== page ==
Time for the stars to step up

2010-12-31 00:00

SOUTH Africa will begin a massive new year with a decisive, final Test against a resurgent India on Sunday.

Far from being the usual, dead-rubber of a final Test that it usually is against Asian opposition, this one will have plenty on the line.

At 1-1, the series is perfectly poised for one of the many superstars on offer to take this game by the scruff of the neck and win it for their side.

India, after being humbled in Pretoria, have come full circle, flaring at the nostrils, and playing bold cricket after looking so timid in the series opener.

Plenty has been written and said about the impact of the mercurial Zaheer Khan, but skipper MS Dhoni deserves just as much credit.

If his press conferences are anything to go by, the Indian captain appears to confront every challenge with a smile and a sense of perspective.

After the first innings mauling at Centurion, he turned around and said it was important for his side to find some momentum — however small — to take to Durban for the second Test.

His 90 and Sachin Tendulkar’s ton did that, and showed the others that runs could be made against the Proteas pace juggernaut.

“Of course we have a very experienced top six, so the good thing is that when one individual doesn’t contribute, someone else puts their hand up,” Dhoni said after Tendulkar had a quiet time of it in Durban, but VVS Laxman stood like a giant on a pitch that demanded respect.

“Laxman played a very special innings, and it was a pity that he couldn’t get his 100,” Dhoni added.

Indeed, anyone of Gautam Gambhir, Virender Sehwag or Rahul Dravid may yet find their best form. That is the danger of playing the Indians, and Dhoni knows it.

And if the Proteas didn’t, they certainly do now.

Where South Africa may have gone wrong is in the assumption that India would cave in under the pressure of going one down.

If anything, Dhoni embraced it.

“I think I have said it enough that we are slow starters, and we play better under pressure.”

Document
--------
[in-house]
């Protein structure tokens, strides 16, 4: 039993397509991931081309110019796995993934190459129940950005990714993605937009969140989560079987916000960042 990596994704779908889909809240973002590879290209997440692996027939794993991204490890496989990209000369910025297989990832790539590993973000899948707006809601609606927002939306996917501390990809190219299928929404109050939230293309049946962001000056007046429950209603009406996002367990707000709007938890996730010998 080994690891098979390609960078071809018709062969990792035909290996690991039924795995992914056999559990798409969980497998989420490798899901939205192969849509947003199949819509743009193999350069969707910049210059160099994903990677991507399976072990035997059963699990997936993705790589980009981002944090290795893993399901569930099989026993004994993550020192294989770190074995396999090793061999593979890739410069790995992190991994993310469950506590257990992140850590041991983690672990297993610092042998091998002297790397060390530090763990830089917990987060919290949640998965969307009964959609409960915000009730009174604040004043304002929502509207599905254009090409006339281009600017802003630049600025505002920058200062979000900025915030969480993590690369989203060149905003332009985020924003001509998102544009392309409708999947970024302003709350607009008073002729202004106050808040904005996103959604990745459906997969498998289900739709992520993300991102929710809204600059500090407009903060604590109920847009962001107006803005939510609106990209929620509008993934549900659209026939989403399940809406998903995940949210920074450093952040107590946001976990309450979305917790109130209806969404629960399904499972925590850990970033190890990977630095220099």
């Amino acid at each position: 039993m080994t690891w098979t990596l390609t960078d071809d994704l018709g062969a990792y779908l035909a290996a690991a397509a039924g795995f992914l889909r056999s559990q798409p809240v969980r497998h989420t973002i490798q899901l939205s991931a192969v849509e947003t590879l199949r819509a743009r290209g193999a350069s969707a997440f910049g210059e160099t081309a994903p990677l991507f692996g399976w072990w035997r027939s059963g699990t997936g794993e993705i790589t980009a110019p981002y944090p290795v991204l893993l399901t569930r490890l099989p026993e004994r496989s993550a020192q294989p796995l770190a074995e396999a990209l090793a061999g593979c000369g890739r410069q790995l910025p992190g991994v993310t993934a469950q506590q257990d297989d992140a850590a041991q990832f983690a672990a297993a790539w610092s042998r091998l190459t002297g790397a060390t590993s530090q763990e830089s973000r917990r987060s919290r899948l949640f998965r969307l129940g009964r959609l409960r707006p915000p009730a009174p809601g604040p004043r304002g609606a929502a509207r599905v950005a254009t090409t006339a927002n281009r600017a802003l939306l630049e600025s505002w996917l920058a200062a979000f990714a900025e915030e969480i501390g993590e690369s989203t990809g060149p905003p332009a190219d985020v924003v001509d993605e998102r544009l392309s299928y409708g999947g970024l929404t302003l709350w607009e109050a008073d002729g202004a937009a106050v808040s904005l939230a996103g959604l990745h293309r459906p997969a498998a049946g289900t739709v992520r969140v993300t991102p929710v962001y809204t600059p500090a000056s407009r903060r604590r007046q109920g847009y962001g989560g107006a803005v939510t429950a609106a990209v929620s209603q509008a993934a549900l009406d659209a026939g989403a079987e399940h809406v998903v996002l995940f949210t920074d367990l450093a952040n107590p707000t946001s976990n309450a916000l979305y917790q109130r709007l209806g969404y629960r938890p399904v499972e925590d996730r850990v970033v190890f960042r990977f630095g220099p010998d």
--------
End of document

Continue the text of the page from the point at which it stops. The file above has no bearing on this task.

The pressure has shifted to the other change room now, and Graeme Smith will be demanding a reaction from his big guns.

It is a rarity for all three of Smith, Jacques Kallis and Hashim Amla to fail in the same match, and a number of decisions also went against the home side.

But, as with most things in life, you make your own luck.

India were bolder in their approach, more decisive in their plans, and the chips fell their way.

What is scary is that they started on the back-foot again, after Dhoni had lost yet another toss.

“It wasn’t as crucial as Centurion, but it would be nice to win one soon,” said a man who has won just one of his last 13 coin flicks.

Whatever pitch groundsman Evan Flint produces, the Indians look like they have their bases covered.

The key could be the battle of the spinners, with Harbhajan Singh streets ahead of Paul Harris.

The “Turbanator” had a strangling effect when he wasn’t chipping in with wickets, while Harris continues to be played with near disdain by the Indian masters.

If Flint leaves a bit more grass on the track, the Proteas top-order will know that the likes of Ishant Sharma, the fiery S. Sreesanth and, of course, Khan, will be just as eager to have a go on it.

It could be a shoot-out between the respective batting line-ups.

The Indians, most of them probably playing a Test for the last time on these shores, will want to finish with some style in a country where they have never lived up to their considerable talents.

South Africa, stung by a third straight loss in Durban, will not want to make it three series in a row that they have failed to win.

In a year where a World Cup lies in wait, Smith and company have to set a winning tone from the very beginning.

The “choker” tag was whispered by mischievous, visiting scribes after the Proteas lost the plot in Durban.

In matches that matter, this year more than ever, the Proteas need to show an ability to close the deal.

They have an opportunity to do so in this match.

The stakes couldn’t be higher.

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